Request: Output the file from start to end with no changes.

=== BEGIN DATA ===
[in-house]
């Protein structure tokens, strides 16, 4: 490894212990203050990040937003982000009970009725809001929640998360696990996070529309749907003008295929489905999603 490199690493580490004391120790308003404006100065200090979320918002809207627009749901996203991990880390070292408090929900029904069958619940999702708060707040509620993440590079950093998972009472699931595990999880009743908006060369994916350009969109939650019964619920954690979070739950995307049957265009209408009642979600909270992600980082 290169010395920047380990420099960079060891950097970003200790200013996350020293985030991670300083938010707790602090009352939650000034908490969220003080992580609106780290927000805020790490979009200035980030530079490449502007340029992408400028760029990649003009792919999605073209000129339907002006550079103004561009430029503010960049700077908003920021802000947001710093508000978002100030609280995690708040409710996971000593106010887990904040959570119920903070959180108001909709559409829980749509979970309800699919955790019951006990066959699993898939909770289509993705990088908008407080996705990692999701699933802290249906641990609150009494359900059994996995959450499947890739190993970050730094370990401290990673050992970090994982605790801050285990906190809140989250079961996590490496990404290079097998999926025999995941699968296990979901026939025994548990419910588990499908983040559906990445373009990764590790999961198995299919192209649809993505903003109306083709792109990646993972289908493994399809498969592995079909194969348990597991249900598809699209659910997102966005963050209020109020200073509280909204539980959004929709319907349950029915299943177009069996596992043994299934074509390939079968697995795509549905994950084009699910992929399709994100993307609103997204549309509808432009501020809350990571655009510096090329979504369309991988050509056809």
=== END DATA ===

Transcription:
[in-house]
């Protein structure tokens, strides 16, 4: 490894212990203050990040937003982000009970009725809001929640998360696990996070529309749907003008295929489905999603 490199690493580490004391120790308003404006100065200090979320918002809207627009749901996203991990880390070292408090929900029904069958619940999702708060707040509620993440590079950093998972009472699931595990999880009743908006060369994916350009969109939650019964619920954690979070739950995307049957265009209408009642979600909270992600980082 290169010395920047380990420099960079060891950097970003200790200013996350020293985030991670300083938010707790602090009352939650000034908490969220003080992580609106780290927000805020790490979009200035980030530079490449502007340029992408400028760029990649003009792919999605073209000129339907002006550079103004561009430029503010960049700077908003920021802000947001710093508000978002100030609280995690708040409710996971000593106010887990904040959570119920903070959180108001909709559409829980749509979970309800699919955790019951006990066959699993898939909770289509993705990088908008407080996705990692999701699933802290249906641990609150009494359900059994996995959450499947890739190993970050730094370990401290990673050992970090994982605790801050285990906190809140989250079961996590490496990404290079097998999926025999995941699968296990979901026939025994548990419910588990499908983040559906990445373009990764590790999961198995299919192209649809993505903003109306083709792109990646993972289908493994399809498969592995079909194969348990597991249900598809699209659910997102966005963050209020109020200073509280909204539980959004929709319907349950029915299943177009069996596992043994299934074509390939079968697995795509549905994950084009699910992929399709994100993307609103997204549309509808432009501020809350990571655009510096090329979504369309991988050509056809």